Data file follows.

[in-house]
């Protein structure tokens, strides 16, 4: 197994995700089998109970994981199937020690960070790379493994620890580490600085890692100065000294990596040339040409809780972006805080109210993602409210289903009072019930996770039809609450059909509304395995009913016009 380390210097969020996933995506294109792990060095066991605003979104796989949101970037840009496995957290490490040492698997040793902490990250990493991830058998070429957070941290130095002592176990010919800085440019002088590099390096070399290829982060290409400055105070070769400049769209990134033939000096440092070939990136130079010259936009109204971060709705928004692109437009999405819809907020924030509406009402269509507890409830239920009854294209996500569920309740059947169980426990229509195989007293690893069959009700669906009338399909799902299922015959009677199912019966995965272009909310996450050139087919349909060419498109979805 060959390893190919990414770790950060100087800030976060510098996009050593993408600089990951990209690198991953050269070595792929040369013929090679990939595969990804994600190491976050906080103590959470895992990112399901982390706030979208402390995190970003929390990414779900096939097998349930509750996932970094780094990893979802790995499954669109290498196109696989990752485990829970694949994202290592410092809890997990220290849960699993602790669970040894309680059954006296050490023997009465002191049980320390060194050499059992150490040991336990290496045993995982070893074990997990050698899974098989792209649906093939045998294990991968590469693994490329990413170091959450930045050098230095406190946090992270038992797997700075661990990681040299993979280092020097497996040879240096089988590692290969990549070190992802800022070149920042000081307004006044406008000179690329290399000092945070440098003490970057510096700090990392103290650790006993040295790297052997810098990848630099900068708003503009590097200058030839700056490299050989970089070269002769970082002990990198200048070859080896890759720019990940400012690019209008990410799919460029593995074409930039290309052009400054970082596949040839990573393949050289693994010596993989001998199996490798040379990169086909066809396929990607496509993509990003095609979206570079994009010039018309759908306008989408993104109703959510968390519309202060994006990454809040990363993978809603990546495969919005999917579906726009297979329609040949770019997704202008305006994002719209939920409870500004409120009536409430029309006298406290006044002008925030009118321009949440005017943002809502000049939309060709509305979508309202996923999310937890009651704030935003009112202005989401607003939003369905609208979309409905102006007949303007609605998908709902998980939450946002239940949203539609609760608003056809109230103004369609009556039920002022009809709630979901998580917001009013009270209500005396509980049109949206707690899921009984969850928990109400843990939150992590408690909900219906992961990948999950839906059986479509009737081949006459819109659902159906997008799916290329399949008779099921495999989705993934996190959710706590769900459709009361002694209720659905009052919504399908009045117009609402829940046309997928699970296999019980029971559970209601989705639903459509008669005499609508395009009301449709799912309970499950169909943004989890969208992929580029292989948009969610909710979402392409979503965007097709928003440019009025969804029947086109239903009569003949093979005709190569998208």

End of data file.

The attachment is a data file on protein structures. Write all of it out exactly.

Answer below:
[in-house]
């Protein structure tokens, strides 16, 4: 197994995700089998109970994981199937020690960070790379493994620890580490600085890692100065000294990596040339040409809780972006805080109210993602409210289903009072019930996770039809609450059909509304395995009913016009 380390210097969020996933995506294109792990060095066991605003979104796989949101970037840009496995957290490490040492698997040793902490990250990493991830058998070429957070941290130095002592176990010919800085440019002088590099390096070399290829982060290409400055105070070769400049769209990134033939000096440092070939990136130079010259936009109204971060709705928004692109437009999405819809907020924030509406009402269509507890409830239920009854294209996500569920309740059947169980426990229509195989007293690893069959009700669906009338399909799902299922015959009677199912019966995965272009909310996450050139087919349909060419498109979805 060959390893190919990414770790950060100087800030976060510098996009050593993408600089990951990209690198991953050269070595792929040369013929090679990939595969990804994600190491976050906080103590959470895992990112399901982390706030979208402390995190970003929390990414779900096939097998349930509750996932970094780094990893979802790995499954669109290498196109696989990752485990829970694949994202290592410092809890997990220290849960699993602790669970040894309680059954006296050490023997009465002191049980320390060194050499059992150490040991336990290496045993995982070893074990997990050698899974098989792209649906093939045998294990991968590469693994490329990413170091959450930045050098230095406190946090992270038992797997700075661990990681040299993979280092020097497996040879240096089988590692290969990549070190992802800022070149920042000081307004006044406008000179690329290399000092945070440098003490970057510096700090990392103290650790006993040295790297052997810098990848630099900068708003503009590097200058030839700056490299050989970089070269002769970082002990990198200048070859080896890759720019990940400012690019209008990410799919460029593995074409930039290309052009400054970082596949040839990573393949050289693994010596993989001998199996490798040379990169086909066809396929990607496509993509990003095609979206570079994009010039018309759908306008989408993104109703959510968390519309202060994006990454809040990363993978809603990546495969919005999917579906726009297979329609040949770019997704202008305006994002719209939920409870500004409120009536409430029309006298406290006044002008925030009118321009949440005017943002809502000049939309060709509305979508309202996923999310937890009651704030935003009112202005989401607003939003369905609208979309409905102006007949303007609605998908709902998980939450946002239940949203539609609760608003056809109230103004369609009556039920002022009809709630979901998580917001009013009270209500005396509980049109949206707690899921009984969850928990109400843990939150992590408690909900219906992961990948999950839906059986479509009737081949006459819109659902159906997008799916290329399949008779099921495999989705993934996190959710706590769900459709009361002694209720659905009052919504399908009045117009609402829940046309997928699970296999019980029971559970209601989705639903459509008669005499609508395009009301449709799912309970499950169909943004989890969208992929580029292989948009969610909710979402392409979503965007097709928003440019009025969804029947086109239903009569003949093979005709190569998208």